Regarding performances, my multiple solo and chamber concerts in St. Petersburg and Moscow were life-changing. My main teacher, Dmitry Goryachev is from St Petersburg, and I heard so much about Russian audiences that I was quite intimidated by them, but I performed in the country five times in five years (2011-2016) and each time it was huge for my confidence as a player and creator. My first concert in Moscow was a 2.5-hour concert with multiple encores, following a night of trying to sleep a floor above a nightclub!
An all New Lullaby concert for 10-14 year olds at a Moscow area arts school was very special with the director telling me how in shock he was that students loved the works including 12-tone, microtonal and minimalist works. Only in Russia and Germany have I had the audience to clap together as one. These experiences stay close to my heart.
Which particular works do you think you play best?
“Best” is a big word! I think my performance of Keigo Fujii’s ‘Legend of Hagoromo’ and John Cage’s ‘In a Landscape’ are unique and unmatched, at least for now, but what does that mean? I’d love to hear others perform them, and hopefully they inspire me to revisit my own interpretations.
I perform a lot of contemporary music and people are surprised that I am able to keep audiences engaged and awake with such difficult music. I’ve brought tears to eyes performing Romantic and Spanish works, as well as Bach, so if eliciting such emotion is the measure then there we go.
I have a very hard time playing the same music or style of music for a long period of time, so I think I’m quite good at varying my repertoire and presenting it to audiences in a way that makes them part of the creation.
How do you make your repertoire choices from season to season?
Much of it depends what gets booked. Of course a Bach series will feature Bach with music related to him, a performance of my Spanish music and dance ensemble ¡Con Fuego! will feature Spanish music, and a contemporary series will feature contemporary music. On tour I will often have a chamber concert or song recital mixed into a series of solo shows. I try to work with each venue to find the right theme for them.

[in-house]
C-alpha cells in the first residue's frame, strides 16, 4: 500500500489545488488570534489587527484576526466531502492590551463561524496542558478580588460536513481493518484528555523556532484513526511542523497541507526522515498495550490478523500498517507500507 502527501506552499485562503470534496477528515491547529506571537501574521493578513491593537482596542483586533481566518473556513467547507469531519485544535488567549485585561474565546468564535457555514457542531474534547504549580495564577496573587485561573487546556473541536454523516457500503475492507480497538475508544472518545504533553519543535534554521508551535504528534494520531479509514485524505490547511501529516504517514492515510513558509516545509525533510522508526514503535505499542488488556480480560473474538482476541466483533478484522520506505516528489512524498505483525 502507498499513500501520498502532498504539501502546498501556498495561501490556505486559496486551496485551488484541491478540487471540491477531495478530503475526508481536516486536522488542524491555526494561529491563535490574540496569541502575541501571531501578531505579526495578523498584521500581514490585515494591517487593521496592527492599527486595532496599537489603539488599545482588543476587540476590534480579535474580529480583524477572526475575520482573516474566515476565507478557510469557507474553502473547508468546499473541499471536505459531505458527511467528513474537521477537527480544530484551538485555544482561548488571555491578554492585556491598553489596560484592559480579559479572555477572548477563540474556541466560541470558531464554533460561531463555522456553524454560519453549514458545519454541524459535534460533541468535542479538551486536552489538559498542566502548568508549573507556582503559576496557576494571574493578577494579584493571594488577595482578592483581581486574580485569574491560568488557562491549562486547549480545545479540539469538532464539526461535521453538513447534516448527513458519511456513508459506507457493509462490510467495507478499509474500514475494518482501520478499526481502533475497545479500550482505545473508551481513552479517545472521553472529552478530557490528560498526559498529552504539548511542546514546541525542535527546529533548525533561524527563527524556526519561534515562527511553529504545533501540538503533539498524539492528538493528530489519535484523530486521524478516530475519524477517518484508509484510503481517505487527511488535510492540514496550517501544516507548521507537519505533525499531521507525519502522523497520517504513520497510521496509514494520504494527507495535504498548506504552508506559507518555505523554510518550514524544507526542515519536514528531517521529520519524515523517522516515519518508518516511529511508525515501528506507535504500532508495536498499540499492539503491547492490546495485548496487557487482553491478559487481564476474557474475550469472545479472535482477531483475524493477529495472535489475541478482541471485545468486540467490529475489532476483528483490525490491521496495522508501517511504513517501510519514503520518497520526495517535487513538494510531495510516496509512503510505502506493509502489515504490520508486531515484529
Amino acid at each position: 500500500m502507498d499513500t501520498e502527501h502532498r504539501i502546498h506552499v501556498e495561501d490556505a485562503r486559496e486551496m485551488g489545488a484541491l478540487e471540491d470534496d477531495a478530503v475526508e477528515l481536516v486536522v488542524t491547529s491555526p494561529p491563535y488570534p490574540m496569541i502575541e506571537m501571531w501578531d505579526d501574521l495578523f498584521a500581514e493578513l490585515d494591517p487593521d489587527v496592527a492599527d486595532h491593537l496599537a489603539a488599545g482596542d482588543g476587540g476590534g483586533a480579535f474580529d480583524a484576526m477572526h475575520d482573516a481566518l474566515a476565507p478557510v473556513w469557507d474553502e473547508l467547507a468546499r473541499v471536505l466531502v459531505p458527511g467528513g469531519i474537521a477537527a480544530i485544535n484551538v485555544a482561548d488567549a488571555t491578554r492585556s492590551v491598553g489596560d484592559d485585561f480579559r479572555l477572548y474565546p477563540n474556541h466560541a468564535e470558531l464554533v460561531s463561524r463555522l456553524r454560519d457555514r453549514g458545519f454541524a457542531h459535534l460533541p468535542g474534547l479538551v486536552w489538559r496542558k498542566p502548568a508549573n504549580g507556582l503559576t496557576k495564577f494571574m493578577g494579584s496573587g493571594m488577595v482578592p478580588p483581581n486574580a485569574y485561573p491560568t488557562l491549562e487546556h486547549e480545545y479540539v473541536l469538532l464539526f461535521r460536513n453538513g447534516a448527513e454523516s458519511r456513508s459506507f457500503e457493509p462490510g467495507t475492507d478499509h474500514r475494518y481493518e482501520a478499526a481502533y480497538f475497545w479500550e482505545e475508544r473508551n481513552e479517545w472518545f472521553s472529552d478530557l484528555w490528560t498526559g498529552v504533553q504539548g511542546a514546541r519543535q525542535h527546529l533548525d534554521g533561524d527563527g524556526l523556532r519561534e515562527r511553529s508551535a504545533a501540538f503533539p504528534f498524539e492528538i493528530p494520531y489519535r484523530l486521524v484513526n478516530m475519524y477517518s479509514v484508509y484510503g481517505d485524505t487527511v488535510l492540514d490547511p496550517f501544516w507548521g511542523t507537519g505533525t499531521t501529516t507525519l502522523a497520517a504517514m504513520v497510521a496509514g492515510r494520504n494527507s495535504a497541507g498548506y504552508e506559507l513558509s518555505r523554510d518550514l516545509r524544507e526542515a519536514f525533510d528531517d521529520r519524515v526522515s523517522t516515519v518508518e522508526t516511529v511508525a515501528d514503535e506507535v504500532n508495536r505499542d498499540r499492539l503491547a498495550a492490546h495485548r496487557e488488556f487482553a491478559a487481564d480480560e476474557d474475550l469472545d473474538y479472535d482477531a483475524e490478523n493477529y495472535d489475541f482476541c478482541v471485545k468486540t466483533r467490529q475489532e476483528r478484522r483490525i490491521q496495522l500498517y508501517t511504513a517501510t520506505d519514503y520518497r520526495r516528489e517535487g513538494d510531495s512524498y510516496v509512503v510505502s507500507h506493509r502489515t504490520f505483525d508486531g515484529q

When I have free choice of the program I try to balance a few standards into my programs, as guitar audiences are fairly conservative, alongside more challenging works for a new listening experience. Now that I have the new Cage release and publications I will include one or two pieces from it whenever possible.
Do you have a favourite concert venue to perform in and why?
Jordan Hall in Boston is very special to me because I sat in it repeatedly as a student and heard my idols dance their music through the space. The sound is luscious!
Salon dei Giganti in Palazzo Te, Mantova, Italy – Such inspiration all around me through the mosaics made for easy music making, and the audience gathered at my feet made for an overwhelming experience.
El Palacio de Linares in Madrid, Spain holds a special place in my heart as my first professional performance in Spain.
Yelegin Palace in Saint Petersburg, Russia is amazing!
Who are your favourite musicians?
I have so many! Most of the people I find inspiration from now are composers: I love experiencing their creations and hearing how they manipulate these black dots on paper to be so amazing and full of life.
I love players and ensembles that are not afraid of exploring new sounds, but are also able to make standards sound fresh and exciting. I love virtuosity, but only if it is multi-dimensional in personality, technique, artistry, and presentation.
There are musicians who have wonderful presentation and repertoire ideas, but not amazing technique, whom I adore, and there are players I only listen to for their technique, usually in very short bursts.
What is your most memorable concert experience?
Easy: Ali Akabar Kahn in Jordan Hall in the late 90s. Blew my mind that such a musician could exist. Fist half was just under 90min, and it felt like 25! A true magician.
As a musician, what is your definition of success?
On a daily scale: Having music in my life each day with good health, family, friends, and great food.
On a yearly scale:
A project completed. A new arrangement published. New works commissioned and premiered. Higher pay scale.
On a life scale:
Recordings devoted to Bach, Mussorgsky, contemporary composers, regular national and international tours.
What do you consider to be the most important ideas and concepts to impart to aspiring musicians?
Copy to learn about others and yourself, but in the end you must be yourself. A career as a musician is possible if you are consistent, patient and creative.
Take care of your health all of the time. We cannot be messengers of sound if our bodies are injured and worn out.
Where would you like to be in 10 years’ time?
Performing full-time. In a castle with the time and money to maintain and enjoy it.
What is your idea of perfect happiness?
Breaking bread, sharing music, solitude with my studies, and recognition for my creations.
What is your most treasured possession?
My relationship with my wife, though I do not posses her anymore than she possesses me.
What is your present state of mind?
Curious and positive in my goals and ambitions, which is a first.
Aaron Larget-Caplan’s latest album John. Cage. Guitar. is the first classical guitar recording dedicated to the music of John Cage, and features seven early and mid-career compositions, dating from 1933 through 1950 for solo guitar, violin and guitar, and prepared guitar duo. Now available on the Stone Records Ltd label